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Managing Difficult Customer Interactions

by Bruce Patton

We have all experienced tense moments with important customers. Perhaps they are making demands that are out of scope, yelling at us, demanding unrealistic prices, making threats, or insisting on excessive remediation measures in response to a problem. Perhaps we have made a mistake, or, despite our best efforts, not achieved the results they were hoping for. Perhaps their expectations were unreasonable.

These conversations can be very uncomfortable. What’s the best way to handle them, or better yet, if possible, avoid having to have them? While there may be no all-purpose guaranteed strategy for this, there are a few guidelines that are likely to help.

Think ahead; anticipate possible problems. One thing about good customer relationships is that they are ongoing, so how you negotiate each deal sets the kind of relationship you will have. If you negotiate the deal like you might buy a used car, you shouldn’t be surprised if the customer treats you like a car salesman. If instead you treat the customer like a partner or a close, long-term internal client, one with whom you expect to be working shoulder-to-shoulder in the trenches to implement your deal and create value, you have a better chance of establishing a more collaborative and problem-solving dynamic.

It’s important to think ahead and anticipate the kinds of difficulties, challenges, and hiccups that you can reasonably anticipate a good chance of experiencing. With these in mind, try to talk through and set clear expectations up front. If there are difficult conversations to have, raise them sooner than later; they only get more difficult if you wait. And in making decisions, look for creative ways to meet everyone’s real interests, but where there is conflict, be firm in insisting on solutions that make sense to you on the merits. Even when there is disagreement about what is fair and appropriate on the merits, it is better for the relationship to be seeking a fair solution that makes sense.

If there is a problem, listen and address relationship issues first. If a customer does get upset, it’s almost always a good idea to start by listening and trying to understand the concern and the reasons for it, and then demonstrating that understanding so the customer feels heard. Provided you understand without agreeing, there’s really no downside. You learn something useful, and they feel better. Then, if you see it differently, you can share that.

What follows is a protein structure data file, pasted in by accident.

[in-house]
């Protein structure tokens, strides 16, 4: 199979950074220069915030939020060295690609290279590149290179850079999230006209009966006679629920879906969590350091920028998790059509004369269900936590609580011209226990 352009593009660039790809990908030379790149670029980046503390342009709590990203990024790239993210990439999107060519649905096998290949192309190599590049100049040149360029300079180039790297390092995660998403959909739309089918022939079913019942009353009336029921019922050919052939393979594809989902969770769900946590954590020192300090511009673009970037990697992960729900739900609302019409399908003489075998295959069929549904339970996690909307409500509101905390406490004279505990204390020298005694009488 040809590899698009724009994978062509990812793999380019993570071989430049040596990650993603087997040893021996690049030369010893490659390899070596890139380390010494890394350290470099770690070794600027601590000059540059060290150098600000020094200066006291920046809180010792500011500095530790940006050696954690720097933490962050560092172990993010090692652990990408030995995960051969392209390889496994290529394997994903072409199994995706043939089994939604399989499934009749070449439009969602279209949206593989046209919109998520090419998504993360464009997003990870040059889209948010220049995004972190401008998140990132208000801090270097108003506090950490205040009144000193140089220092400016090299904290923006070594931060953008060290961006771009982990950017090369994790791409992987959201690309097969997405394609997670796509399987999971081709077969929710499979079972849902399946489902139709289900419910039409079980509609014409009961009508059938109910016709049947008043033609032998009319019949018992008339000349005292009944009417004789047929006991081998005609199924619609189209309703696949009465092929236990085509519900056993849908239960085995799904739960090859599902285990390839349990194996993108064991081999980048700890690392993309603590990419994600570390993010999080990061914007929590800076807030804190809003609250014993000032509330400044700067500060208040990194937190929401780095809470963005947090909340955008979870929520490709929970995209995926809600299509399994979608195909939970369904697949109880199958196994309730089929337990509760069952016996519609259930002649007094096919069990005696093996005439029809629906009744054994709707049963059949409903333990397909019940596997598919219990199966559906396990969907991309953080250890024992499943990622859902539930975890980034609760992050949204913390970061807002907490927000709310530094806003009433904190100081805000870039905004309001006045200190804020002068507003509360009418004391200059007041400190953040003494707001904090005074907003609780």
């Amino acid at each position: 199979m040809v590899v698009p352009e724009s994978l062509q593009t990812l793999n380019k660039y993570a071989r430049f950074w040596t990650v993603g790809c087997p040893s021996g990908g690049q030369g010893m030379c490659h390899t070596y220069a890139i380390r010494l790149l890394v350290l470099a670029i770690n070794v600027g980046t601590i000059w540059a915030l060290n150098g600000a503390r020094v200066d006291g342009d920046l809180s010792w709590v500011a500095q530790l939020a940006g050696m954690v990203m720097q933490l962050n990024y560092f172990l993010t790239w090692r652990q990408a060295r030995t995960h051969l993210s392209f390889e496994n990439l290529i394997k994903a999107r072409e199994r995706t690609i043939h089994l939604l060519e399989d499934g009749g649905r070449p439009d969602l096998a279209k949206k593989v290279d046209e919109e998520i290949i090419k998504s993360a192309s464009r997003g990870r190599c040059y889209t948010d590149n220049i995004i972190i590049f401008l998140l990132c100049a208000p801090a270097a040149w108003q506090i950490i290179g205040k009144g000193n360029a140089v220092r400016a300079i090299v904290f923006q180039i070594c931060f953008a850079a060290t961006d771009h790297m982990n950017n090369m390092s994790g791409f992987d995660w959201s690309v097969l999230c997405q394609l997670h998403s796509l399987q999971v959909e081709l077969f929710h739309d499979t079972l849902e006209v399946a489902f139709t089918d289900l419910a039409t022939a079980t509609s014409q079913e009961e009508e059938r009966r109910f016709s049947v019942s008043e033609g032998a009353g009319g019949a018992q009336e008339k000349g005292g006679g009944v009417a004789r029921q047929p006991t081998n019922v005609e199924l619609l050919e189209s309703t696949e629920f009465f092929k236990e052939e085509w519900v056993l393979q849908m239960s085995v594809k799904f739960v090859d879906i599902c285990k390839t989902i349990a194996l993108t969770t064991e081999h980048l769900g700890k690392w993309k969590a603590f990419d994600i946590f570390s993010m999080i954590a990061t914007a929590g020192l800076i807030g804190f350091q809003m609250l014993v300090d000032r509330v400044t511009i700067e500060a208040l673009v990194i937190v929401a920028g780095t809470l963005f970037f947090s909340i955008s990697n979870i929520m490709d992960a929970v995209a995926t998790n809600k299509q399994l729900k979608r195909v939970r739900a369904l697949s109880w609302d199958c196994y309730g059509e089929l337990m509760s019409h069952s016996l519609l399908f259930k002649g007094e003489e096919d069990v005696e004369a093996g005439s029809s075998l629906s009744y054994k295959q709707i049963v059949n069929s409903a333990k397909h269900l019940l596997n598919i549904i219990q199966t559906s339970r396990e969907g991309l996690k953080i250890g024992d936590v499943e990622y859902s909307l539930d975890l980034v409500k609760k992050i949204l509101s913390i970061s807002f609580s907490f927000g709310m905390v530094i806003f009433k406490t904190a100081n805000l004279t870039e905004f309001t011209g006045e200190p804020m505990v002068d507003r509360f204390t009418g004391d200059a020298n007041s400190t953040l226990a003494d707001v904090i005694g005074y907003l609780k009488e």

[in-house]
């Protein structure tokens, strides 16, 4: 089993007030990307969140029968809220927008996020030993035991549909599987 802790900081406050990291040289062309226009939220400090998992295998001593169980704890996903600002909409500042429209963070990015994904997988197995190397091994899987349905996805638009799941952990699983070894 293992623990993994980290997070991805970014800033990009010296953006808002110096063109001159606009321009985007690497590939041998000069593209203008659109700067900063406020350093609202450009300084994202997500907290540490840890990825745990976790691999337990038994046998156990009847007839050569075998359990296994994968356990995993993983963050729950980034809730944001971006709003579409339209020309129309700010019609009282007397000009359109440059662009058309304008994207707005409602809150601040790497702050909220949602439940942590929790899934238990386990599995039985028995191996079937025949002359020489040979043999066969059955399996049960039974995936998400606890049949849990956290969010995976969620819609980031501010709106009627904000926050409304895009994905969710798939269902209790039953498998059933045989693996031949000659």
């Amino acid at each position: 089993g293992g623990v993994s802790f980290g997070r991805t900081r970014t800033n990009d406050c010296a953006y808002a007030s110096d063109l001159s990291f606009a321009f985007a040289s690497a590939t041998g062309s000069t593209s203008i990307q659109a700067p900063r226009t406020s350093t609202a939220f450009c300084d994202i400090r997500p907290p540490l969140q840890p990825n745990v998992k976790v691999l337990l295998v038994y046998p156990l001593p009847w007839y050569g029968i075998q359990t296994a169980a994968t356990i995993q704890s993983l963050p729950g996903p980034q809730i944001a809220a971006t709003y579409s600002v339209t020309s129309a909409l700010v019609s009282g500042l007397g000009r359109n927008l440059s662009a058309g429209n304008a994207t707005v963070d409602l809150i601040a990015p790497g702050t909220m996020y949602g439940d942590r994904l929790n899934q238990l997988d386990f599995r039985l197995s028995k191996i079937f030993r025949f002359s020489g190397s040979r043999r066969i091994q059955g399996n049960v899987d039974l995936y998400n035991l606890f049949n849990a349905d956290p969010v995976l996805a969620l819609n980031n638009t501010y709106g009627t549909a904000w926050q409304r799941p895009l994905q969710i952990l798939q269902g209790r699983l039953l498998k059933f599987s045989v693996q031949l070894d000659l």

If you discover that you have a relationship problem — the customer believes they have been mistreated — substance should probably be put on hold until you have addressed it. But be careful! Don’t try to “fix” the situation by generously offering something substantive the customer is asking for. Instead of repairing the relationship you may end up setting the damage in concrete. If you haven’t done something to change the customer’s perceptions of being mistreated, then your generosity is likely to be interpreted as an admission of guilt. Instead, the way to address a relationship problem is to dig into the details of the customer’s perceptions and help them see at a minimum that there is a less corrosive way to understand what happened, and at best that the situation is simply a misunderstanding with no bad intentions or negligence. If this requires a tedious slog deep into history, then so be it. However painstaking that may be to do, it is still likely to the quickest path to a healthy relationship.

Solve problems together, side-by-side. If you do discover a problem, or the customer has been treated other than as you would wish, then apologize. If it’s true, be sure to help the customer appreciate that this was not due to lack of caring or bad intent. Then invite them to think with you about how, on the merits, to remediate the situation and how to avoid a repetition. Look for an approach that will set an appropriate precedent for this and other cases, perhaps even one that might apply if at some point in the future the shoe is discovered on the other foot due to customer misconduct.

Together, these approaches can help you deal productively with difficult customer situations and head off many of them. Good luck!

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